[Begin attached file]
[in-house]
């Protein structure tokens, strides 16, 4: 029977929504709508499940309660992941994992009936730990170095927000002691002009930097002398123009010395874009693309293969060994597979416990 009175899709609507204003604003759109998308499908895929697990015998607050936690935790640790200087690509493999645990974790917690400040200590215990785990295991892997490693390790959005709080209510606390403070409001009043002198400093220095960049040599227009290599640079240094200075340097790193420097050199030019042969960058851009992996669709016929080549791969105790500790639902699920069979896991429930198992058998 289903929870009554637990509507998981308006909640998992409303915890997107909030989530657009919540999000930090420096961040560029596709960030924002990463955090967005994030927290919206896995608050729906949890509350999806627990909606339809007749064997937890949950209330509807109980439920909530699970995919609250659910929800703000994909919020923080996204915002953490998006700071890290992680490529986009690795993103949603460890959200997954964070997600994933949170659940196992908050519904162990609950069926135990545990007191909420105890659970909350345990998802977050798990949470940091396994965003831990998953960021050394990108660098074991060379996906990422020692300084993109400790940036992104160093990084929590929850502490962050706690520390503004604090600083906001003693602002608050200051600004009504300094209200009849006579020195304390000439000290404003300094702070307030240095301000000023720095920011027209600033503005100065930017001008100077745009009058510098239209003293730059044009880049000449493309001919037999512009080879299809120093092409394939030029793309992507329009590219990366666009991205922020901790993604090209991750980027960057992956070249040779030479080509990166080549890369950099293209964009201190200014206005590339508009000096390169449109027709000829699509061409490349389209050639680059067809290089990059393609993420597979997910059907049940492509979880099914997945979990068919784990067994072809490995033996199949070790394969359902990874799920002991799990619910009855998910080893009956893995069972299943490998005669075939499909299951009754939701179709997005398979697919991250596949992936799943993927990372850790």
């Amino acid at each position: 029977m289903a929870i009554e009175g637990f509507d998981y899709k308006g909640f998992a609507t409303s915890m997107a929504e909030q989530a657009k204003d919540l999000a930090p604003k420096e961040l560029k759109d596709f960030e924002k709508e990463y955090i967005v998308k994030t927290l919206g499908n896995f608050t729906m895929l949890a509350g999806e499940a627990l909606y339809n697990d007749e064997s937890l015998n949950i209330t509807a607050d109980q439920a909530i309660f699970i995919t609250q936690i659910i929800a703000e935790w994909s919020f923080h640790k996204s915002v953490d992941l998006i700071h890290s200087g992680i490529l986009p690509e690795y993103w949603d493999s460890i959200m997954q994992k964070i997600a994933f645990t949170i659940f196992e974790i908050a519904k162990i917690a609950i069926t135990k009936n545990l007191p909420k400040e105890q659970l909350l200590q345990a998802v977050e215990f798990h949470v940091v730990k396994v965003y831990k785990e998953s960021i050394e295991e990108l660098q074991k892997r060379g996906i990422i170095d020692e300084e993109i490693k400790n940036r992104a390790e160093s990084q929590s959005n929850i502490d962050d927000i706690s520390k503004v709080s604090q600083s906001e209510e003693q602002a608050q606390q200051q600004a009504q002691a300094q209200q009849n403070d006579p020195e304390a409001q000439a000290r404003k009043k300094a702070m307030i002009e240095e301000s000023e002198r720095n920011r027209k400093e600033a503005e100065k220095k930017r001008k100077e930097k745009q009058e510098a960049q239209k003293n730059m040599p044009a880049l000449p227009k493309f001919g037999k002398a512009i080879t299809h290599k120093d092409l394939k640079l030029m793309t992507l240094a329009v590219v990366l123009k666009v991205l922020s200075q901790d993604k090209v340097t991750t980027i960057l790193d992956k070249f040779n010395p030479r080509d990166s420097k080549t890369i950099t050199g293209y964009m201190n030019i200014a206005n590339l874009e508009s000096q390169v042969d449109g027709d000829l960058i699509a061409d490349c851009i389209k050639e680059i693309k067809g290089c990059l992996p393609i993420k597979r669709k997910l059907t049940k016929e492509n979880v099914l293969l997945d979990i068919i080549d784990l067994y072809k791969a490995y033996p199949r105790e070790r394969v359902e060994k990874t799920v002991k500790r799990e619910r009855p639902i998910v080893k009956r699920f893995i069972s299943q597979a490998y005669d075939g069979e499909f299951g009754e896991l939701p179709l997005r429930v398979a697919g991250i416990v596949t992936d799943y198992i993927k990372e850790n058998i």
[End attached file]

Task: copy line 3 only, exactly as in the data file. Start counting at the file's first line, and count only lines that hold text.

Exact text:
């Amino acid at each position: 029977m289903a929870i009554e009175g637990f509507d998981y899709k308006g909640f998992a609507t409303s915890m997107a929504e909030q989530a657009k204003d919540l999000a930090p604003k420096e961040l560029k759109d596709f960030e924002k709508e990463y955090i967005v998308k994030t927290l919206g499908n896995f608050t729906m895929l949890a509350g999806e499940a627990l909606y339809n697990d007749e064997s937890l015998n949950i209330t509807a607050d109980q439920a909530i309660f699970i995919t609250q936690i659910i929800a703000e935790w994909s919020f923080h640790k996204s915002v953490d992941l998006i700071h890290s200087g992680i490529l986009p690509e690795y993103w949603d493999s460890i959200m997954q994992k964070i997600a994933f645990t949170i659940f196992e974790i908050a519904k162990i917690a609950i069926t135990k009936n545990l007191p909420k400040e105890q659970l909350l200590q345990a998802v977050e215990f798990h949470v940091v730990k396994v965003y831990k785990e998953s960021i050394e295991e990108l660098q074991k892997r060379g996906i990422i170095d020692e300084e993109i490693k400790n940036r992104a390790e160093s990084q929590s959005n929850i502490d962050d927000i706690s520390k503004v709080s604090q600083s906001e209510e003693q602002a608050q606390q200051q600004a009504q002691a300094q209200q009849n403070d006579p020195e304390a409001q000439a000290r404003k009043k300094a702070m307030i002009e240095e301000s000023e002198r720095n920011r027209k400093e600033a503005e100065k220095k930017r001008k100077e930097k745009q009058e510098a960049q239209k003293n730059m040599p044009a880049l000449p227009k493309f001919g037999k002398a512009i080879t299809h290599k120093d092409l394939k640079l030029m793309t992507l240094a329009v590219v990366l123009k666009v991205l922020s200075q901790d993604k090209v340097t991750t980027i960057l790193d992956k070249f040779n010395p030479r080509d990166s420097k080549t890369i950099t050199g293209y964009m201190n030019i200014a206005n590339l874009e508009s000096q390169v042969d449109g027709d000829l960058i699509a061409d490349c851009i389209k050639e680059i693309k067809g290089c990059l992996p393609i993420k597979r669709k997910l059907t049940k016929e492509n979880v099914l293969l997945d979990i068919i080549d784990l067994y072809k791969a490995y033996p199949r105790e070790r394969v359902e060994k990874t799920v002991k500790r799990e619910r009855p639902i998910v080893k009956r699920f893995i069972s299943q597979a490998y005669d075939g069979e499909f299951g009754e896991l939701p179709l997005r429930v398979a697919g991250i416990v596949t992936d799943y198992i993927k990372e850790n058998i």